Mangroves have no natural place in Hawai`i ecosystems, and they are threatening native coastal vegetation at many sites across the state. Attached to Singer’s complaint is a letter from the supervisor of the Kaloko-Honokohau National Historical Park, who supports manual rather than chemical eradication. At the time mangroves were eradicated from the national park, however, the manual labor was provided by state prisoners. Now that the state prison on the Big Island has closed, that option is no longer feasible.
Koa Lands to be Logged? A company based in Eugene, Oregon, has told its creditors in bankruptcy that it can log koa from land it owns near Hilo, Hawai`i, to pay them off. According to an article last month in the Eugene Register-Guard, John Musumeci, the executive vice president of Arlie & Co., told creditors the 6,000 acres of land held near Hilo is “one of the largest privately held forests of a commodity that is in high worldwide demand.”
Records at the Bureau of Conveyances do not show any land held by Arlie & Co. However, a company called Hawai`i Forest Products, LLC, does turn up as owner of two parcels totaling about 2,837 acres. In January, just prior to the bankruptcy filing, Hawai`i Forest Products merged with Arlie & Co. The principal of HFP was Suzanne Arlie, wife of Musumeci who is also president of Arlie & Co.
The larger of the two parcels is 2,812 acres, of which 2,553 are in the Conservation District. This parcel is west of Hilo and lies in the ahupua`a of Kukuau 2nd. The second parcel lies about four miles to the north, in the ahupua`a of Pu`ueo, and is just east of the eastern boundary of the Hilo Forest Reserve. Both lots were owned by the Mauna Kea Sugar Co., a subsidiary of the now-defunct C. Brewer & Co.
According to Douglas Schultz, attorney for unsecured creditors, Musemeci said the appraised value of one of the parcels is $270 million, adding that his company would be sending emissaries to Hawai`i later in March to look into harvesting some of the koa. “Now is the time for us to harvest it,” the Eugene Register-Guard quoted Musumeci as telling the meeting of creditors. “It would mean a tremendous amount of cash flow,” the paper quoted him as saying. “If we do this, it could generate several million a month in positive cash flow.” The bankruptcy filing shows Arlie & Co. has indebtedness totaling some $65 million.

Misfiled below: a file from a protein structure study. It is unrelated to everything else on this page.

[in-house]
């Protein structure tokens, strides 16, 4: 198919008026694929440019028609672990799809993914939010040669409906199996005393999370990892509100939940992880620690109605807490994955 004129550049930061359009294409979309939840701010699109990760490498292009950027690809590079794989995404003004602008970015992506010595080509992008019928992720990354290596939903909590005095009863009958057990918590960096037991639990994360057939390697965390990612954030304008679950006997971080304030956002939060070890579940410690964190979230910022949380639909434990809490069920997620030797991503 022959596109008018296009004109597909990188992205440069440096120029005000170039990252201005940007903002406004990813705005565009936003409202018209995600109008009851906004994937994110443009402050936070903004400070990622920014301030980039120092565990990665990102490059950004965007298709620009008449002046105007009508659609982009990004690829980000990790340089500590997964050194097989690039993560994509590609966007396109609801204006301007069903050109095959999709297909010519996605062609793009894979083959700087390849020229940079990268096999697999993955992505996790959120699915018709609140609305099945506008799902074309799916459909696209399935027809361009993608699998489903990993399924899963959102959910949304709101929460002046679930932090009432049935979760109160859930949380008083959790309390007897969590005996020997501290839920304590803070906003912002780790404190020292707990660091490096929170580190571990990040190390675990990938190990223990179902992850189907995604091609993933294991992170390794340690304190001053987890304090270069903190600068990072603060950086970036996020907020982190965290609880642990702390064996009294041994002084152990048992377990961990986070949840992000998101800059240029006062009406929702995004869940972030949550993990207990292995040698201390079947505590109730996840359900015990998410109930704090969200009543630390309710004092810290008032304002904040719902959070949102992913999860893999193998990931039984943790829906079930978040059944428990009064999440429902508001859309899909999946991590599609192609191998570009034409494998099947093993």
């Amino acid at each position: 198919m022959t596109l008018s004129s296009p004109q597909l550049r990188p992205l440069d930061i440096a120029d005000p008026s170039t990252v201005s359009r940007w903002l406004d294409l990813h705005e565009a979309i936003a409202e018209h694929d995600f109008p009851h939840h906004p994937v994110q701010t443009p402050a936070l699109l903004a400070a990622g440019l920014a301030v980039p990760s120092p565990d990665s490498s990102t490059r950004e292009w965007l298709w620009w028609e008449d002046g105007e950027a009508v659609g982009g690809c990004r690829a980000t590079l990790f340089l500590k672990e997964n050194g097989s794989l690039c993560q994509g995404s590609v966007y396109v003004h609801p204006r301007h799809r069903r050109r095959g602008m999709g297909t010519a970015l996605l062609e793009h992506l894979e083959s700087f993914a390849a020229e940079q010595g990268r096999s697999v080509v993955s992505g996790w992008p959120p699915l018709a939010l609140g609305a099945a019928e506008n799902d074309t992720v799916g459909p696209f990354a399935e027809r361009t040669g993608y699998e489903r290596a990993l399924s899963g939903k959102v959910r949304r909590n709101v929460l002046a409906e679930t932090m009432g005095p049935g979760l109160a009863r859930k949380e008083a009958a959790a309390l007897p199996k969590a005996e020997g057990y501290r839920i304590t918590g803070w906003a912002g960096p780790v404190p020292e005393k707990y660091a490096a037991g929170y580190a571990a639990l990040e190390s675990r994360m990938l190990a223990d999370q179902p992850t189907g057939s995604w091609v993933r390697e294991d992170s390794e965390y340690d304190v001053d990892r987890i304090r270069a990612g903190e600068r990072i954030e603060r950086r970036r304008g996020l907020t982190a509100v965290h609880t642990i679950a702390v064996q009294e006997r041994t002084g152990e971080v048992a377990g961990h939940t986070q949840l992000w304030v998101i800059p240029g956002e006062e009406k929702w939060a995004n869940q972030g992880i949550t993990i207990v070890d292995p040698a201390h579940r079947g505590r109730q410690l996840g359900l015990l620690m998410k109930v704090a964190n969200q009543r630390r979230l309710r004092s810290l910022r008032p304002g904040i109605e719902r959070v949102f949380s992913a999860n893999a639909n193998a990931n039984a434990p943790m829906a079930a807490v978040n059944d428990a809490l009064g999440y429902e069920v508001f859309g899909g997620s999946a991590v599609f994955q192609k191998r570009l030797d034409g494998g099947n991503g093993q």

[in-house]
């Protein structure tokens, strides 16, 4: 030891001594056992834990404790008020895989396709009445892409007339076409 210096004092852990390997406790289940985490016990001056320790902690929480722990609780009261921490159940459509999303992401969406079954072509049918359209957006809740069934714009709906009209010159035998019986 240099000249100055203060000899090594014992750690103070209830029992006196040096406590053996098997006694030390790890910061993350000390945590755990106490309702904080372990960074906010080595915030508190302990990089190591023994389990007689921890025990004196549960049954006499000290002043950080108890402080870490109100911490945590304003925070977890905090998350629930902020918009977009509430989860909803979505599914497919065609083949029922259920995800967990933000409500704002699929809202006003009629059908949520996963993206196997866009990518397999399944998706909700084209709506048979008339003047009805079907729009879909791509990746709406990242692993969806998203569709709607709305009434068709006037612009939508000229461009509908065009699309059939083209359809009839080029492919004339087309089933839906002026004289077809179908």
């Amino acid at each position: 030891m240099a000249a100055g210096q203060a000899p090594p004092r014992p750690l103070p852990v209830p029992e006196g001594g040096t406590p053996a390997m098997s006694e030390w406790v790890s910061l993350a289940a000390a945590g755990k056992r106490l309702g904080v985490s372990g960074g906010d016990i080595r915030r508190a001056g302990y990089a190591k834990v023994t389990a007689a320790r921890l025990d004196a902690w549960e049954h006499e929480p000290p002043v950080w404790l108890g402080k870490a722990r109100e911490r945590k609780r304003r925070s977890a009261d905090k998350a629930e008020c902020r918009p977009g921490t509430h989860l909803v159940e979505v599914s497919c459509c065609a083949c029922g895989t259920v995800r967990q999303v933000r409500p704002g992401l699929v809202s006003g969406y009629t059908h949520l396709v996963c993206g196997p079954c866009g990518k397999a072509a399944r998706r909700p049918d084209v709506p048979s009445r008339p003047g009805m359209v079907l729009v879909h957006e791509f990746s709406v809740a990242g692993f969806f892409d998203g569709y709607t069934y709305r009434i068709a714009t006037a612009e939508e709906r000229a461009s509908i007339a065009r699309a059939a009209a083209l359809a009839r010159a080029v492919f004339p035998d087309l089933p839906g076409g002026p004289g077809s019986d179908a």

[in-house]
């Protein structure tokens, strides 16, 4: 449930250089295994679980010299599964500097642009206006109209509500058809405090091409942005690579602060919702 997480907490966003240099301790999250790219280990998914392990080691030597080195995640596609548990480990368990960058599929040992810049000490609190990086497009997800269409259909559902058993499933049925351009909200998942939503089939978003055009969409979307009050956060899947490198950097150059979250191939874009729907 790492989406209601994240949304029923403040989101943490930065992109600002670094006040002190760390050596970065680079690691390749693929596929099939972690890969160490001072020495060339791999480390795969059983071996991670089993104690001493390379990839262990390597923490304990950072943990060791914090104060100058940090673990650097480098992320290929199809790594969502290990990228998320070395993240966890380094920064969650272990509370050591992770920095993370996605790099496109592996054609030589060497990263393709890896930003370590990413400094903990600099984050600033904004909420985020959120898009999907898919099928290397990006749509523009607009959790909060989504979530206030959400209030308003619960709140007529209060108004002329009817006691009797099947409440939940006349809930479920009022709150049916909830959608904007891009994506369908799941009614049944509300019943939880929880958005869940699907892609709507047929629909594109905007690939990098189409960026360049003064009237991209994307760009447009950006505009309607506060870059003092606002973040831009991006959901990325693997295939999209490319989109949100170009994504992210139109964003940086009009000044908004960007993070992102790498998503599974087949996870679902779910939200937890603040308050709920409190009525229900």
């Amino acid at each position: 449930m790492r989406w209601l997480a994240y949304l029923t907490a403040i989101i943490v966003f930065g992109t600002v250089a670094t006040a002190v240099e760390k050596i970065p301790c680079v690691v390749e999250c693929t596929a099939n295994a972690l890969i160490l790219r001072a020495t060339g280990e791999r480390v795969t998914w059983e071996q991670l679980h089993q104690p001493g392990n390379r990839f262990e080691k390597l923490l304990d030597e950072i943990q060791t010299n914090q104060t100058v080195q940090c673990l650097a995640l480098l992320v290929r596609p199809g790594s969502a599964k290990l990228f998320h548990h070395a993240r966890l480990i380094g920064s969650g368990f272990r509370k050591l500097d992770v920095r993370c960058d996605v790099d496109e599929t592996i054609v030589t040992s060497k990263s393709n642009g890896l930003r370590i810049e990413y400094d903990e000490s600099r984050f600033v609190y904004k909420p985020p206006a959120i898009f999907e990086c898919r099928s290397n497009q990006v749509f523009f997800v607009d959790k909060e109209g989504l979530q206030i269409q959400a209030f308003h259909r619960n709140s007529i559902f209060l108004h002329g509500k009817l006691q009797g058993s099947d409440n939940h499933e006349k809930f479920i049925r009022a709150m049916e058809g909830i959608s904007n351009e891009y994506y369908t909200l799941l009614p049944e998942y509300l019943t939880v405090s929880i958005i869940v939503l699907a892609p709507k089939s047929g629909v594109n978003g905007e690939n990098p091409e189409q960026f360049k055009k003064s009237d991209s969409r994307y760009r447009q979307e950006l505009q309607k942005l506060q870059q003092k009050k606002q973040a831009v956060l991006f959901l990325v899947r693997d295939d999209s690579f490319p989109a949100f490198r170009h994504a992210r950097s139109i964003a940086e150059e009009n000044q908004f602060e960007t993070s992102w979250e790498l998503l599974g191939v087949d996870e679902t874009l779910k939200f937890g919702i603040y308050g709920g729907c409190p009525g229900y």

The larger Hawai`i lot was purchased in 2002 for $1.5 million. The smaller lot was purchased the same year for $90,000. According to Hawai`i County property tax records, as of mid-March, real property taxes had not been paid on either parcel since the first half of 2009.
Musumeci lived in Hawai`i in the 1980s. Before leaving the islands, he gained some notoriety for having filed for bankruptcy, with debts totaling in excess of $1 billion. The bankruptcy case was transferred to California after Musumeci left the state.
A Moving Target? The company planning to build a food irradiator on a site at Honolulu International Airport is apparently willing now to consider alternative locations. Pa`ina Hawai`i, whose plans called for the plant to be up and running by February of 2006, has now informed the Atomic Safety and Licensing Board that it would like the board to order the Nuclear Regulatory Commission staff to conduct “suitability studies” of a site on Ualena Street, near the airport, and another in Kunia.
The site near the airport – 2309 Ualena Street – is owned by the state Department of Transportation. No ownership information could be found for the second address, 92-1860 Kunia Road. However, it is the address from which the now defunct Del Monte pineapple plantation conducted much of its business.